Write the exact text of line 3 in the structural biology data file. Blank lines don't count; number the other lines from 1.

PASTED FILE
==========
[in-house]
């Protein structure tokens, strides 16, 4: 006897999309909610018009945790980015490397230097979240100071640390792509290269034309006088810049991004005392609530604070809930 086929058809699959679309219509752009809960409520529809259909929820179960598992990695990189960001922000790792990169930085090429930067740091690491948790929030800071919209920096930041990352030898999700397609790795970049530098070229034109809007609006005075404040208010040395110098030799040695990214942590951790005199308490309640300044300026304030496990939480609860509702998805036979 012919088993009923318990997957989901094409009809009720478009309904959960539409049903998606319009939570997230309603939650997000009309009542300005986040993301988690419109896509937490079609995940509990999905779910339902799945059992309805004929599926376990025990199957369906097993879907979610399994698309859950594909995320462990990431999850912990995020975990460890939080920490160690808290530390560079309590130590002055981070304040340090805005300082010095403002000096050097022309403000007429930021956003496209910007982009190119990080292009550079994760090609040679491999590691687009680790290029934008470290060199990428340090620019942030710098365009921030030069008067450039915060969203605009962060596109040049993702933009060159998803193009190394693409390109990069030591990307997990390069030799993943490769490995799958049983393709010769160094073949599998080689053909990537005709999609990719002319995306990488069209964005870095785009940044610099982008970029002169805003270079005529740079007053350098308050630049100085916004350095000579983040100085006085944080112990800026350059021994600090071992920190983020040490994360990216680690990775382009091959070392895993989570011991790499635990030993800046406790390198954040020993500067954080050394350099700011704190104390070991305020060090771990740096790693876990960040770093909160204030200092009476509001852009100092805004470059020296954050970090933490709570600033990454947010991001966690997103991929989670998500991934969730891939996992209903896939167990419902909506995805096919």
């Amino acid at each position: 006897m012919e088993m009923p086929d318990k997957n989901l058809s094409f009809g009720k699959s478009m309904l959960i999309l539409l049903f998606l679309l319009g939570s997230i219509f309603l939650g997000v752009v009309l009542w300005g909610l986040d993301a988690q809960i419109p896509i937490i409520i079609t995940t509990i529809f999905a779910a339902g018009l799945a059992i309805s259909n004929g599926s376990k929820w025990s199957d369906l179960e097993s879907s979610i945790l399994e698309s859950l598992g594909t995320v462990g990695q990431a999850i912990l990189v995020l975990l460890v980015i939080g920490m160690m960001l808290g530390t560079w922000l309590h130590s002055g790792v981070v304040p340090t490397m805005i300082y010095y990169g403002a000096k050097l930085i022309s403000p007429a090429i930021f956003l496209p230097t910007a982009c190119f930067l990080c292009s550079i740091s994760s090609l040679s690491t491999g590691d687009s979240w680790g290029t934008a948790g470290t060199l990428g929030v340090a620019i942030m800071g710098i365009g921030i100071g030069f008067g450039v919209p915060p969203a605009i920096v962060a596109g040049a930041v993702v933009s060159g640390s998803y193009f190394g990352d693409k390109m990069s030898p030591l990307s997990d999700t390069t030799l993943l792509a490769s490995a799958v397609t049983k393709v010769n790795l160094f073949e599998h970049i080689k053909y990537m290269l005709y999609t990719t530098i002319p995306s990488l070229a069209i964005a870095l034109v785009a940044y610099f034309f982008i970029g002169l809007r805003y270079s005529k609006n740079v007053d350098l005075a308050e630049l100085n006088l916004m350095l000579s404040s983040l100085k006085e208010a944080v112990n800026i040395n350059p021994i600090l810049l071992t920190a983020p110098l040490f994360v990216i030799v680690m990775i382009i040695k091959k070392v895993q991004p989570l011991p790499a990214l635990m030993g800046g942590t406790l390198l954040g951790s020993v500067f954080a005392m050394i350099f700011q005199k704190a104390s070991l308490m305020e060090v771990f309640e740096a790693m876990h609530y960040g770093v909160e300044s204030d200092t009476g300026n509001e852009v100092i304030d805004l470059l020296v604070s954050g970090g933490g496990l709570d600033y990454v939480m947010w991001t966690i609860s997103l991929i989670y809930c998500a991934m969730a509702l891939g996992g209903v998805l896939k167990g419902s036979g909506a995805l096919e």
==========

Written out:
């Amino acid at each position: 006897m012919e088993m009923p086929d318990k997957n989901l058809s094409f009809g009720k699959s478009m309904l959960i999309l539409l049903f998606l679309l319009g939570s997230i219509f309603l939650g997000v752009v009309l009542w300005g909610l986040d993301a988690q809960i419109p896509i937490i409520i079609t995940t509990i529809f999905a779910a339902g018009l799945a059992i309805s259909n004929g599926s376990k929820w025990s199957d369906l179960e097993s879907s979610i945790l399994e698309s859950l598992g594909t995320v462990g990695q990431a999850i912990l990189v995020l975990l460890v980015i939080g920490m160690m960001l808290g530390t560079w922000l309590h130590s002055g790792v981070v304040p340090t490397m805005i300082y010095y990169g403002a000096k050097l930085i022309s403000p007429a090429i930021f956003l496209p230097t910007a982009c190119f930067l990080c292009s550079i740091s994760s090609l040679s690491t491999g590691d687009s979240w680790g290029t934008a948790g470290t060199l990428g929030v340090a620019i942030m800071g710098i365009g921030i100071g030069f008067g450039v919209p915060p969203a605009i920096v962060a596109g040049a930041v993702v933009s060159g640390s998803y193009f190394g990352d693409k390109m990069s030898p030591l990307s997990d999700t390069t030799l993943l792509a490769s490995a799958v397609t049983k393709v010769n790795l160094f073949e599998h970049i080689k053909y990537m290269l005709y999609t990719t530098i002319p995306s990488l070229a069209i964005a870095l034109v785009a940044y610099f034309f982008i970029g002169l809007r805003y270079s005529k609006n740079v007053d350098l005075a308050e630049l100085n006088l916004m350095l000579s404040s983040l100085k006085e208010a944080v112990n800026i040395n350059p021994i600090l810049l071992t920190a983020p110098l040490f994360v990216i030799v680690m990775i382009i040695k091959k070392v895993q991004p989570l011991p790499a990214l635990m030993g800046g942590t406790l390198l954040g951790s020993v500067f954080a005392m050394i350099f700011q005199k704190a104390s070991l308490m305020e060090v771990f309640e740096a790693m876990h609530y960040g770093v909160e300044s204030d200092t009476g300026n509001e852009v100092i304030d805004l470059l020296v604070s954050g970090g933490g496990l709570d600033y990454v939480m947010w991001t966690i609860s997103l991929i989670y809930c998500a991934m969730a509702l891939g996992g209903v998805l896939k167990g419902s036979g909506a995805l096919e």